July 26: Genesis 29:15-28 and Psalm 105:1-11, 45b or Psalm 128 • 1 Kings 3:5-12 and Psalm 119:129-136 • Romans 8:26-39 • Matthew 13:31-33, 44-52
Today's Genesis reading reminds me of the expression turn about is fair play, or even better, two can play that game. Laban lies to Jacob – essentially tricking him into marrying not Rachel, whom he had bargained and worked seven years for, but instead her older sister, Leah. Talk about getting his comeuppance for the tricks he'd pulled on his brother and father! Now he must bargain for Rachel's hand a second time, marrying her a week later in return for seven more years of working for Laban. In practice, the bargain may have made little difference to Jacob, who was at that point not prepared to leave Laban's household. As the story unfolds in the next chapters, Jacob carries out an elaborate plan to outwit Laban so that he, Jacob, may acquire considerable wealth before going.
In a sense, you have to admire Jacob. He was a hard-worker, willing to put his energy into getting what he wanted. He was patient, too, willing to take whatever time was needed to marry his favorite and to build his fortune. The trouble with him was the lying, the deception, the trickery that went with him. It is as though he is afraid to be himself.
Another person afraid to be herself in this story is Leah – the older sister, the less attractive, the one who was always envying her younger sister Rachel. What was it like for her, to participate with her father in deceiving Jacob? How much of her life had been spent in focusing on her younger sister and how to outwit her, rather than in a focus on her own self and what she could do with her life?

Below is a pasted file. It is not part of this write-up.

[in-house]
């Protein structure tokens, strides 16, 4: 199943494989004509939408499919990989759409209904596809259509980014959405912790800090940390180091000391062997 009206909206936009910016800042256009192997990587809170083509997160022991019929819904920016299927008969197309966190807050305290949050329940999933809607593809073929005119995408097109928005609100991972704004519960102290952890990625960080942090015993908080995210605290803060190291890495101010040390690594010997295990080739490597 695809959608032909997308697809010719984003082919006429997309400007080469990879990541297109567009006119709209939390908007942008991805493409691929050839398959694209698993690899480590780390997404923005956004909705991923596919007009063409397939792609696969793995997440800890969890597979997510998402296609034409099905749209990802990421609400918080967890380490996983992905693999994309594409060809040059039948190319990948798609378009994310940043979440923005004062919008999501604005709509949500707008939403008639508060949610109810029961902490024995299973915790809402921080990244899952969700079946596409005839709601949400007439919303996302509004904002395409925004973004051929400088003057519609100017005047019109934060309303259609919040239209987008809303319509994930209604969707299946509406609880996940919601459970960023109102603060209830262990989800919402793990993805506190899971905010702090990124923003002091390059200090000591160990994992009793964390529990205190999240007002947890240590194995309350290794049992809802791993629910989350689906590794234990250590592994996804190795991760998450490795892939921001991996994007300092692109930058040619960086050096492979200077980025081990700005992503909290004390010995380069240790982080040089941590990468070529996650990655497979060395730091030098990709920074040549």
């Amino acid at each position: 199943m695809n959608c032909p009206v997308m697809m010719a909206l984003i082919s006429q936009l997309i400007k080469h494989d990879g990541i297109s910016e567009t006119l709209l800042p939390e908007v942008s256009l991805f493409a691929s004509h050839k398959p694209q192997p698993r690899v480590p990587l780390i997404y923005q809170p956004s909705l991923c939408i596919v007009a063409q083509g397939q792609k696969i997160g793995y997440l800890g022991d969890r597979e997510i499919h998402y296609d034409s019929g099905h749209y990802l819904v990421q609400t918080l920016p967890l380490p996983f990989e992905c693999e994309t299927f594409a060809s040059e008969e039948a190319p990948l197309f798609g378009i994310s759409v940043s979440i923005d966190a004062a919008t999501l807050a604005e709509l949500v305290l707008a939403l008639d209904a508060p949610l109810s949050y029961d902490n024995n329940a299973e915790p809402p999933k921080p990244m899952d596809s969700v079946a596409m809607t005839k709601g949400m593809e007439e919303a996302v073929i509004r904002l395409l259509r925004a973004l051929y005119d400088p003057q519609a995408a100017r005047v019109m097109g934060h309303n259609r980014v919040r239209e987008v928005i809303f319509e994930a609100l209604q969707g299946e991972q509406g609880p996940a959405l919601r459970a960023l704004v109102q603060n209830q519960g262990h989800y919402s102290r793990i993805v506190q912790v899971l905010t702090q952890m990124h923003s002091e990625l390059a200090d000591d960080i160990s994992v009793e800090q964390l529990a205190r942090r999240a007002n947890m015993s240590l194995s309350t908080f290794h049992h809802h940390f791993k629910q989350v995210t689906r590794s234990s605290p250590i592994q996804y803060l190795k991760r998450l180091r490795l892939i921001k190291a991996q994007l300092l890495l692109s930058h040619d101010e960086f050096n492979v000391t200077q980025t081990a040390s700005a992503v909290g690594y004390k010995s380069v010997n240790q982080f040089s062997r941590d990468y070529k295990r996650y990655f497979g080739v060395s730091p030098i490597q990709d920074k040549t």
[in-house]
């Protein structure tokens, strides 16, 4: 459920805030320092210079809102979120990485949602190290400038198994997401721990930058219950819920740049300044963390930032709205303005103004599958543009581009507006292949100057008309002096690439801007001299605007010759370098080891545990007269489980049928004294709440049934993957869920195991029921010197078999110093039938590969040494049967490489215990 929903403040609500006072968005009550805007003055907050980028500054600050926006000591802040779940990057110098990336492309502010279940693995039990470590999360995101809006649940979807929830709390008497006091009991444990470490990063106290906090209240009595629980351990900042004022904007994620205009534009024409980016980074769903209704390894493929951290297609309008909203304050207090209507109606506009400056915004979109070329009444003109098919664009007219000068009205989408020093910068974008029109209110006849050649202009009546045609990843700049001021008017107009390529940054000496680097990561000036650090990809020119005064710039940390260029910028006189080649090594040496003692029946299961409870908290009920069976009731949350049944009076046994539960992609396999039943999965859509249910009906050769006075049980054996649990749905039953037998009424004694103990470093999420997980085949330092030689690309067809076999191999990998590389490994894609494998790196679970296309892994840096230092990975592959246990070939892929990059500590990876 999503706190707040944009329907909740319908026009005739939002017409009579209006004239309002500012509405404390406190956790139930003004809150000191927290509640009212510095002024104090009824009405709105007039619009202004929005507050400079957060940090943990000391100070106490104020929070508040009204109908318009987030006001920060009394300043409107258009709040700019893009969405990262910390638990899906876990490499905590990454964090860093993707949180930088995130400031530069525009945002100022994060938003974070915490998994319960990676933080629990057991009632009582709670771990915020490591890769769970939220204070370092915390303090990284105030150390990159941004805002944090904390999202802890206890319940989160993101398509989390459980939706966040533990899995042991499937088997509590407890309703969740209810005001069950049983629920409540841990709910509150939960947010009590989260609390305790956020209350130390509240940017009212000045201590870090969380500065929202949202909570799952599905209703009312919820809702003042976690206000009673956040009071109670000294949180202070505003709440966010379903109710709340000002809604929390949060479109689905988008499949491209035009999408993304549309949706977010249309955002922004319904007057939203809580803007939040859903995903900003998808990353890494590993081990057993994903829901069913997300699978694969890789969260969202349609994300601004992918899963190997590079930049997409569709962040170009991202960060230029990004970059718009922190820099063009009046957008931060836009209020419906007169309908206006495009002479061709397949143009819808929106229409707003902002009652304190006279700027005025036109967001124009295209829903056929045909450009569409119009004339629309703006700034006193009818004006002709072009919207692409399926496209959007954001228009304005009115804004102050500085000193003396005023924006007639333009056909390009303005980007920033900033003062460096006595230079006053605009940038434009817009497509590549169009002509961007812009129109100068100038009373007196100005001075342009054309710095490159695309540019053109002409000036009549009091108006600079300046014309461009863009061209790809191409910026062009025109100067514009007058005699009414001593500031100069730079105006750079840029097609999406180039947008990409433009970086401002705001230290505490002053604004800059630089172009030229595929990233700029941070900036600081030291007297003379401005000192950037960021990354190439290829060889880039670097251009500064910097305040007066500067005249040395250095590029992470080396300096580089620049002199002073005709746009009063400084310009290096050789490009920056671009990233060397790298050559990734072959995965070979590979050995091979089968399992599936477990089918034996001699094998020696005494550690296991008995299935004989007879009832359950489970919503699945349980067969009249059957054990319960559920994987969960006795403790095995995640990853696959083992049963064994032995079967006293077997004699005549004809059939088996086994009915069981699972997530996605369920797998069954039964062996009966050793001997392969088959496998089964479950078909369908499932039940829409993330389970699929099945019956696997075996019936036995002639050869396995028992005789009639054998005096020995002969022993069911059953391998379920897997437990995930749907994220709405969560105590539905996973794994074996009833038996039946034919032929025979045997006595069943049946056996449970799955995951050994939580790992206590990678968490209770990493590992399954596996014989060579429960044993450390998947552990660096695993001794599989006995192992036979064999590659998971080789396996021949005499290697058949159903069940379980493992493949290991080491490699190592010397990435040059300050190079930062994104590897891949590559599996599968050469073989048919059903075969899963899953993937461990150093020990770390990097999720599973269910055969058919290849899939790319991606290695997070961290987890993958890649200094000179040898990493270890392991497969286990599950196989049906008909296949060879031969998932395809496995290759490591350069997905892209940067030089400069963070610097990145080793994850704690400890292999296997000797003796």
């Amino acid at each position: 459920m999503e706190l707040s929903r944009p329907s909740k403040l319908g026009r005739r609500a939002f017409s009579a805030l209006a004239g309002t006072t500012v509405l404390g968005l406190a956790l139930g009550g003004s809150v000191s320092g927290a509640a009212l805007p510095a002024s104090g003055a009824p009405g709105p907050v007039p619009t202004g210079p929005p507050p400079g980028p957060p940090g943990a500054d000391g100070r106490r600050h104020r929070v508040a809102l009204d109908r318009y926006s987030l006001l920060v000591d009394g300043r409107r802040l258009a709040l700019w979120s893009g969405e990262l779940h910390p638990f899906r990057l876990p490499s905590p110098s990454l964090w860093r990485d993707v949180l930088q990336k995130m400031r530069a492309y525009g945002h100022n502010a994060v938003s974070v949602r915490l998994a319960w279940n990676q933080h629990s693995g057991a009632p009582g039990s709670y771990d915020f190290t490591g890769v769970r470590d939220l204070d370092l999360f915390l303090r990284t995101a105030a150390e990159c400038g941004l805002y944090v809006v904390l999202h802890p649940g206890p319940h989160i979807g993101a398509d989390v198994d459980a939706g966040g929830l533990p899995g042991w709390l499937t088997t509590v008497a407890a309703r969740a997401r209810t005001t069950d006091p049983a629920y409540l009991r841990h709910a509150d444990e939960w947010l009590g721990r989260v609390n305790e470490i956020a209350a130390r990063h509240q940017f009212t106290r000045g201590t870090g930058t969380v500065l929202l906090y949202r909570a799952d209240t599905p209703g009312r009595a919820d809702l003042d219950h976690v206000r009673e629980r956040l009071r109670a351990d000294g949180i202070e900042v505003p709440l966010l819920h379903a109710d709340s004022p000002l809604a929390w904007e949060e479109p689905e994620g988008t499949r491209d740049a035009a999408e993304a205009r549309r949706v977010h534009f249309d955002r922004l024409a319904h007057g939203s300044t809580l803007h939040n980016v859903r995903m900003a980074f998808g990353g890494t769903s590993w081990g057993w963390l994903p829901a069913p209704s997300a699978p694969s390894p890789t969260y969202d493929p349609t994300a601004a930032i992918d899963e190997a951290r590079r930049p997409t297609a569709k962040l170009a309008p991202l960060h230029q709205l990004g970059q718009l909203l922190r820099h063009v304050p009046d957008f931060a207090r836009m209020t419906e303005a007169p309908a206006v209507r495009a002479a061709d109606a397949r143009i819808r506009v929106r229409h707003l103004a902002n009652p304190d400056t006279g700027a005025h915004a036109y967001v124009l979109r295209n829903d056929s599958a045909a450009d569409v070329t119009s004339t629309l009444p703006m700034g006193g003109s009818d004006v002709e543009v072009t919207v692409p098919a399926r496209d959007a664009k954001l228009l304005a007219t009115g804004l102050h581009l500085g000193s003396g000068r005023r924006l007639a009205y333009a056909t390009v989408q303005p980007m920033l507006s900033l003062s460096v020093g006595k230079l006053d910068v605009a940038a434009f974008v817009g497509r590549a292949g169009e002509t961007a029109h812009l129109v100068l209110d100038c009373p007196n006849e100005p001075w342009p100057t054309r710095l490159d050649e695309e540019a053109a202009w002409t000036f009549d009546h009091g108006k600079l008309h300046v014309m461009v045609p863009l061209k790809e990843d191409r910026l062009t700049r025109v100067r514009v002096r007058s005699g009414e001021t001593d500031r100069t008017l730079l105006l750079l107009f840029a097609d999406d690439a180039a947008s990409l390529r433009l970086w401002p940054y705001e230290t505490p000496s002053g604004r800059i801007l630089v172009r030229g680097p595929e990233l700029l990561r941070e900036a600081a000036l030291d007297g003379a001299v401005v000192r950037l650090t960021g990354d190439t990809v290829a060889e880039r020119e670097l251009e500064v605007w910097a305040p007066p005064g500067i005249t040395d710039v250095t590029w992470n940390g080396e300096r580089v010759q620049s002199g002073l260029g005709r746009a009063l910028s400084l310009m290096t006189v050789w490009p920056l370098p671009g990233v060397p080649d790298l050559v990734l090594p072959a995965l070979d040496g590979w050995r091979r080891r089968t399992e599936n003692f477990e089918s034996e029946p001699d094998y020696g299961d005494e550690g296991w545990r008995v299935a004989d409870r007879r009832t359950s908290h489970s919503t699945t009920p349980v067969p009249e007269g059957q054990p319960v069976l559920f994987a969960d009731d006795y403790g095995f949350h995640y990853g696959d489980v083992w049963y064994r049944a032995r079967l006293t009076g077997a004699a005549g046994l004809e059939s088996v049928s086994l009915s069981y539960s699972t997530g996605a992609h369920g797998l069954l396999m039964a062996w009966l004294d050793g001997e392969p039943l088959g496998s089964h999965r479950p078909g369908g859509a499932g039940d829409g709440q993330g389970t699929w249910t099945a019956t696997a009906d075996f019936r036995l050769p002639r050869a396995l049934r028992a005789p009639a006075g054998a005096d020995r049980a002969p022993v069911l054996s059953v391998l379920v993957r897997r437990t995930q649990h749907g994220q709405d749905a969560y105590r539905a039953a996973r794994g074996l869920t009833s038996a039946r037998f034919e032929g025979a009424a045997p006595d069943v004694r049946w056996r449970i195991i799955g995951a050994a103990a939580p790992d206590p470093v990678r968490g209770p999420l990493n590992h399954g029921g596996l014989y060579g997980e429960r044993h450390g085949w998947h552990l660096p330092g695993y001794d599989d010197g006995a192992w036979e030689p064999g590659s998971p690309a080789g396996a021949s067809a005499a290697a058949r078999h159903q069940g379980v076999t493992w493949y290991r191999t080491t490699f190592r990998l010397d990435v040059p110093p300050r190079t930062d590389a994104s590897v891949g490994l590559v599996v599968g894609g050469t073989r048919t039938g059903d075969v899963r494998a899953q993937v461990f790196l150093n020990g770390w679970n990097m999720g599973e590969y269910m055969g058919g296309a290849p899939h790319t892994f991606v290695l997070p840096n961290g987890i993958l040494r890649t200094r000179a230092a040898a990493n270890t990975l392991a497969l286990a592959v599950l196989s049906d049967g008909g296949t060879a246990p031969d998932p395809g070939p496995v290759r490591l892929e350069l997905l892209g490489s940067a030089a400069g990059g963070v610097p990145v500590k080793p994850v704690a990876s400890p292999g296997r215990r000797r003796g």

Leah's story unfolds in the next pages with her giving her sons names that would be sure to grate on the (so far infertile) Rachel's nerves – naming the first one Reuben, meaning See, a son. Jacob, for his part, gets busy with breeding the sheep so that his own flocks get stronger while Laban's get weaker. For Leah, seeing her sister as the favored one, the one she had to beat somehow, was a lifelong pattern keeping her from discovering within herself the person she might become. For Jacob, seeing Laban as the latest person to be deceived in order to get his way was a lifelong pattern keeping him from discovering within himself the person he might become. For both Leah and Jacob, these old patterns kept them from becoming their authentic selves.
In the Matthew reading, Jesus seems to be talking about just this dilemma in the story of the trader looking for fine pearls. Picture the trader, picking up each pearl, examining it carefully and seeing its beauty. Reading scripture is itself a way of looking for fine pearls – a way of searching for what matters. In the gospel story, the trader saw what he was looking for and gave up everything else for it: all in one sweeping moment. In life, though, it's a constant challenge. Working to discover and express one's best, authentic, genuine self is an ongoing effort. On a daily basis, the process involves both finding and using that most mature self to connect with others and then letting the rest go.
Facing one's own self-deceit is part of the process of choosing the pearl of great price. An awareness of one's own complicity in one's problems, for example, rather than the blaming of others, is part of being honest. A knowledge of the bigger picture of what is actually happening, rather than staying so distant from others that one lacks the facts, is part of being responsible to others. An understanding of how one's own actions are impacting others, rather than a sole focus on one's own course, is part of being aware – a part of stopping the self-deceit. In the end, there is a lot to be said for staying grounded in reality.
Morning: What is my contribution to the problems I will face today?
Evening: Where did I distance today? When did I lose sight of the bigger picture?
Psalm 105:3b Let the hearts of those who seek the LORD rejoice.